50 years of Tag Carrera
Half a century ago, one of the ultimate driving watches was born. Here's its story
Posted: 28 Oct 2013
THE DRIVER - JO SIFFERT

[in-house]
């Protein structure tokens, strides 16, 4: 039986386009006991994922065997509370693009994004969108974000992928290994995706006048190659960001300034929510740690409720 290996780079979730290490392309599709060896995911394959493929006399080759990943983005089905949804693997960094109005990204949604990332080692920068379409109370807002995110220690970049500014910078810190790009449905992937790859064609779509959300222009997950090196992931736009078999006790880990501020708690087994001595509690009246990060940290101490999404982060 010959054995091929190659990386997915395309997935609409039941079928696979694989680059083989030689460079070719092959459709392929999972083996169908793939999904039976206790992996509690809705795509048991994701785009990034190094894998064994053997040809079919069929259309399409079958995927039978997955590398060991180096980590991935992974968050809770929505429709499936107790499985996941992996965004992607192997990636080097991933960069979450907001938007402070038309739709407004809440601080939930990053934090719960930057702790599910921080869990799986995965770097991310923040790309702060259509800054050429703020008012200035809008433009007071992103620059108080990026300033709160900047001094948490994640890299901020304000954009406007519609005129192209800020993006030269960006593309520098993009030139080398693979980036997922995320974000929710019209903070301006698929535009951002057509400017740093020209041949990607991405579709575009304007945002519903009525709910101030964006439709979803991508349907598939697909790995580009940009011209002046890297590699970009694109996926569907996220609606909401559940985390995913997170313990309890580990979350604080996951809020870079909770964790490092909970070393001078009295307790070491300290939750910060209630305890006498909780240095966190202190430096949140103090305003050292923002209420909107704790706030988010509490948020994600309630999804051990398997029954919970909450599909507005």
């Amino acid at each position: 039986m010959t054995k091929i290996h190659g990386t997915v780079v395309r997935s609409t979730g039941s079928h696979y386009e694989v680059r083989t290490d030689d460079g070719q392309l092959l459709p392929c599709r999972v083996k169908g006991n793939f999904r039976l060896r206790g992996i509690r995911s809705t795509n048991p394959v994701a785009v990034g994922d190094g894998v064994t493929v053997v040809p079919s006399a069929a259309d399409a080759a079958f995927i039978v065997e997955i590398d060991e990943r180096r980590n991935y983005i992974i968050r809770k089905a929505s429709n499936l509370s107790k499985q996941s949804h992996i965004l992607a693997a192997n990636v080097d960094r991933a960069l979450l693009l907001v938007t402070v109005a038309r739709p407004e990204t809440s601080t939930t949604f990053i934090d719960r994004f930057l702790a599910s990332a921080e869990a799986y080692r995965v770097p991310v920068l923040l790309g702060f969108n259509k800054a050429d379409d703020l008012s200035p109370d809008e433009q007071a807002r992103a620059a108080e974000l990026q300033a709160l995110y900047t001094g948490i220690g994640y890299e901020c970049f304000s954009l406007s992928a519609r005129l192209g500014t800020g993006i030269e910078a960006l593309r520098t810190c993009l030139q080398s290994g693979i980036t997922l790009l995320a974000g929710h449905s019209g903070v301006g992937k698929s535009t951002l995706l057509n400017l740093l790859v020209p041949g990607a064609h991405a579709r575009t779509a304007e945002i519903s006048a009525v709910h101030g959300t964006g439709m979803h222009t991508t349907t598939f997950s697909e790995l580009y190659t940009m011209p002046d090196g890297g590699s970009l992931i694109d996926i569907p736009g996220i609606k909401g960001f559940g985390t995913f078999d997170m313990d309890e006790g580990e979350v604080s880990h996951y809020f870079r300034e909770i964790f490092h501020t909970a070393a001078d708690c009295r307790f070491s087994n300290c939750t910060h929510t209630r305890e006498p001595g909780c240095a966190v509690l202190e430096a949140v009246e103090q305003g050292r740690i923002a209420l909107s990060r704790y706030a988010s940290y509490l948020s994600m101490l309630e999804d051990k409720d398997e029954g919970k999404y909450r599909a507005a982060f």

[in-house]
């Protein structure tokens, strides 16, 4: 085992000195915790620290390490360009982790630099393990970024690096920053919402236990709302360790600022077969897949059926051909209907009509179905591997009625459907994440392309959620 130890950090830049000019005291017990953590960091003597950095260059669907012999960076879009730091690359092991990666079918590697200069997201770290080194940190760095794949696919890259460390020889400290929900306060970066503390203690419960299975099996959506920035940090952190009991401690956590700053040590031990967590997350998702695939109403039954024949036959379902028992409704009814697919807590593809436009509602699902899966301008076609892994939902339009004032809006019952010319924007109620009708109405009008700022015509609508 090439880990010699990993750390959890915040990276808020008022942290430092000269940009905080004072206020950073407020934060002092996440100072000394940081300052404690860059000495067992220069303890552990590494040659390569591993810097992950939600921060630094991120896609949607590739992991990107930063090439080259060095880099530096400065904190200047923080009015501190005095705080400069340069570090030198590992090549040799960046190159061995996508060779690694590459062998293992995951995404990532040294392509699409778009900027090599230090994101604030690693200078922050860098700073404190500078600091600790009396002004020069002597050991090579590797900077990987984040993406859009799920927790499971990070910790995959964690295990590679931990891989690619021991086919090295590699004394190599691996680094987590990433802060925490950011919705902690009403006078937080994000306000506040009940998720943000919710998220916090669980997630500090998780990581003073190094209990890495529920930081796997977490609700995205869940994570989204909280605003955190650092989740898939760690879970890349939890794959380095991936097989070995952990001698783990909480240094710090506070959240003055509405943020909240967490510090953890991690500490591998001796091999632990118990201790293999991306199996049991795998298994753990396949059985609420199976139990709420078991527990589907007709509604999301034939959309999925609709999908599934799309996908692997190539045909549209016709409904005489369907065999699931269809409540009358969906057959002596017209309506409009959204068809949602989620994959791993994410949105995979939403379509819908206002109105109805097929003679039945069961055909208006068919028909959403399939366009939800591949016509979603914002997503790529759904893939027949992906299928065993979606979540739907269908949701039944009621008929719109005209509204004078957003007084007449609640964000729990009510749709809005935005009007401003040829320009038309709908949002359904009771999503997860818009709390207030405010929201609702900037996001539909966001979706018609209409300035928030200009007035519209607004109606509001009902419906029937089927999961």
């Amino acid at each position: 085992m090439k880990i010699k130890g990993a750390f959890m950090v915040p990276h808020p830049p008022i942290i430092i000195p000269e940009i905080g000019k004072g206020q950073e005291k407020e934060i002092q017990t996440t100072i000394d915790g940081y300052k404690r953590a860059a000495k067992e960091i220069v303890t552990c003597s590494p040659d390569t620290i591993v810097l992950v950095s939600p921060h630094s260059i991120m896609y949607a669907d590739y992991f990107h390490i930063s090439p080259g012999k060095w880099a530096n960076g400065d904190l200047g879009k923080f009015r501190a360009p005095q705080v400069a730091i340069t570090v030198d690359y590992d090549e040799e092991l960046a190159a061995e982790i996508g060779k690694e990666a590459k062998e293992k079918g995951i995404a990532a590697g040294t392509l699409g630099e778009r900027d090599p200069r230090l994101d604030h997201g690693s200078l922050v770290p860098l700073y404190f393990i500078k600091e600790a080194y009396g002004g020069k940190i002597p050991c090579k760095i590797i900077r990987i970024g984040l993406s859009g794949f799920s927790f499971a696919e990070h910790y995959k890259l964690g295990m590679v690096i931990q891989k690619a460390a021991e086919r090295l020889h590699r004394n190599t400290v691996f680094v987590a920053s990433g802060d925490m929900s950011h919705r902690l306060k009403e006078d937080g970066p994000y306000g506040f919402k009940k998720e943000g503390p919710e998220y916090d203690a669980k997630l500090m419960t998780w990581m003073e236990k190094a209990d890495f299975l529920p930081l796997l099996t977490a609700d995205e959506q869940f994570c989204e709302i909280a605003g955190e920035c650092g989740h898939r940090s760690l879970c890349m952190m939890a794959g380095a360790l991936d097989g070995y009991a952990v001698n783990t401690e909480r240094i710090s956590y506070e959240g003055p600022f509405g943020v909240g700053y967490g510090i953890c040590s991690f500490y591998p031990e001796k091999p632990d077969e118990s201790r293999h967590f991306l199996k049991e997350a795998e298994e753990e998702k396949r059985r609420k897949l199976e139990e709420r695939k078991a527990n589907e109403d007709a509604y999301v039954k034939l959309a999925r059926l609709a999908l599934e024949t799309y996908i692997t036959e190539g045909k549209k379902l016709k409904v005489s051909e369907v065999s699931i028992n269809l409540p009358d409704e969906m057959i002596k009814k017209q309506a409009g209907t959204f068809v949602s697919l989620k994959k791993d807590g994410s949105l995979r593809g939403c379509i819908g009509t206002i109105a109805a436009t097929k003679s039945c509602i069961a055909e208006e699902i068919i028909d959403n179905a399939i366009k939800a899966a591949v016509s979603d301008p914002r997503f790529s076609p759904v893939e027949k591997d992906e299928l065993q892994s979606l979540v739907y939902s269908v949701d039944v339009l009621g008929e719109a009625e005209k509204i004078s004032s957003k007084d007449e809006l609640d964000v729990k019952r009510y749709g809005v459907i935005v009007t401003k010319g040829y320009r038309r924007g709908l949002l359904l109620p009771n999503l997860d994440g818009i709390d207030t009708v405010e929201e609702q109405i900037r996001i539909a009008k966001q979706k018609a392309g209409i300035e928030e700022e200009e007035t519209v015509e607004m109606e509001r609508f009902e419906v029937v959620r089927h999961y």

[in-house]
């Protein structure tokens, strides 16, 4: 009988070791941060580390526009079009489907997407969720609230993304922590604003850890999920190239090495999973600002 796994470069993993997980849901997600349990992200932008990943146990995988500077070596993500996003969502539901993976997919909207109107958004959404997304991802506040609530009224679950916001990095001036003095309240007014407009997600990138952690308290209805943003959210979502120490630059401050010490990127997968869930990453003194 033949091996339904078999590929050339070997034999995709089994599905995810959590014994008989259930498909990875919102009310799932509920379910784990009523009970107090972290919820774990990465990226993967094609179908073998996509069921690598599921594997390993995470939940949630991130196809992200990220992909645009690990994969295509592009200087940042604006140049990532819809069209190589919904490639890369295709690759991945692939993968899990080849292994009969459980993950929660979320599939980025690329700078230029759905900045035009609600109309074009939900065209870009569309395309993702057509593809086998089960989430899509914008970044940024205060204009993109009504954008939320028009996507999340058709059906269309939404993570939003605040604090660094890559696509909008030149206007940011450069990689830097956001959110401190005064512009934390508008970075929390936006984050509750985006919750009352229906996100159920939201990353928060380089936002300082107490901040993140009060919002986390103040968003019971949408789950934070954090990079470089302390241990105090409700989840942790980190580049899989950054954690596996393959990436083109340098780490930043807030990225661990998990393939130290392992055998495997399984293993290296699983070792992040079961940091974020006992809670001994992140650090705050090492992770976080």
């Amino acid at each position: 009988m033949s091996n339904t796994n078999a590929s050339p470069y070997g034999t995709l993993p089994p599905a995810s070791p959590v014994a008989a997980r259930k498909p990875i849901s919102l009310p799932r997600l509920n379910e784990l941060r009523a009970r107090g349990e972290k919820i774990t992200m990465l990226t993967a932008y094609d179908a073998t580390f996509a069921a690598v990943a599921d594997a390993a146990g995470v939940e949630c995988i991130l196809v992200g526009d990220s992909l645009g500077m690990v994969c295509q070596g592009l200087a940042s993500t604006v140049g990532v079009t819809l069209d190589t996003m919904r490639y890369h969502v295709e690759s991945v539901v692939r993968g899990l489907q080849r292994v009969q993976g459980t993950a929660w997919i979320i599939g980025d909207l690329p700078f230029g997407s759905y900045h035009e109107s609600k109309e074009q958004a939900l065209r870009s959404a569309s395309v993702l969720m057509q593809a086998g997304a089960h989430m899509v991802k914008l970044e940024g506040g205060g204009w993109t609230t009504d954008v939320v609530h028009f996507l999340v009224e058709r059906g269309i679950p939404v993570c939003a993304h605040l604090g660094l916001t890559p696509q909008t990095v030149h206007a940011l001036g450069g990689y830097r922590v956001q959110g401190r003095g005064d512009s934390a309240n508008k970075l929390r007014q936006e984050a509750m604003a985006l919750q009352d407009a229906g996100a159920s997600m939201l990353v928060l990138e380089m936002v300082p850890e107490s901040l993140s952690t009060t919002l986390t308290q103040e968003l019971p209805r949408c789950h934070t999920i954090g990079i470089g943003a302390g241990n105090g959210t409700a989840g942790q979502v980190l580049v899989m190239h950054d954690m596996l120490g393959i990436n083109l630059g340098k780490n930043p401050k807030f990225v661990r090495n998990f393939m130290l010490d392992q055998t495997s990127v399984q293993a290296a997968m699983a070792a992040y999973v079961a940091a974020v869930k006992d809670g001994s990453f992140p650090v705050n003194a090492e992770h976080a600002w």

‘Seppi' or ‘Smokin' Jo' is one of those drivers whose reputation is founded on more than pure racing results. The son of a poor Swiss farmer, Siffert wheeled and dealed his way into F1, and signed a deal with Heuer in 1969 to become the company's official brand ambassador - the first non-automotive personal sponsorship deal in F1 history. Siffert had been an unofficial Heuer fan for years, and even had a nice sideline buying the watches at cost price and then selling them to his colleagues in the pitlane. Though more closely associated with Heuer's Autavia model - known by many aficionados as the ‘Siffert' - it was Jo's partnership with Porsche in the world sports-car championship that cemented his legend, and helped elevate Heuer's Carrera and Monaco chronographs to iconic status. He won both the Daytona 24 hours and 12 Hours of Sebring with Hans Herrmann in the Porsche 907, raced the gorgeous 908/3 Spyder to victory in the Targa Florio, and became synonymous with the 917, and the 917/10 Can-Am cars. So linked was he to Porsche that they even paid for him to race for March (then run by a young Max Mosley) in the 1970 F1 season, to stop Ferrari from hiring him. Having won a glorious F1 victory at Brands Hatch in 1968 in a Lotus 49 for the privateer Rob Walker squad, he was killed at the Kent circuit while racing a BRM in a non-championship event in October 1971. His passing prompted some soul-searching for Jack Heuer. "I had a personal crisis... [Siffert's] death prompted me to establish some guidelines on how to use racing drivers in our ad campaigns. I decided not to conduct campaigns based on a single driver, but rather to base them on the cars."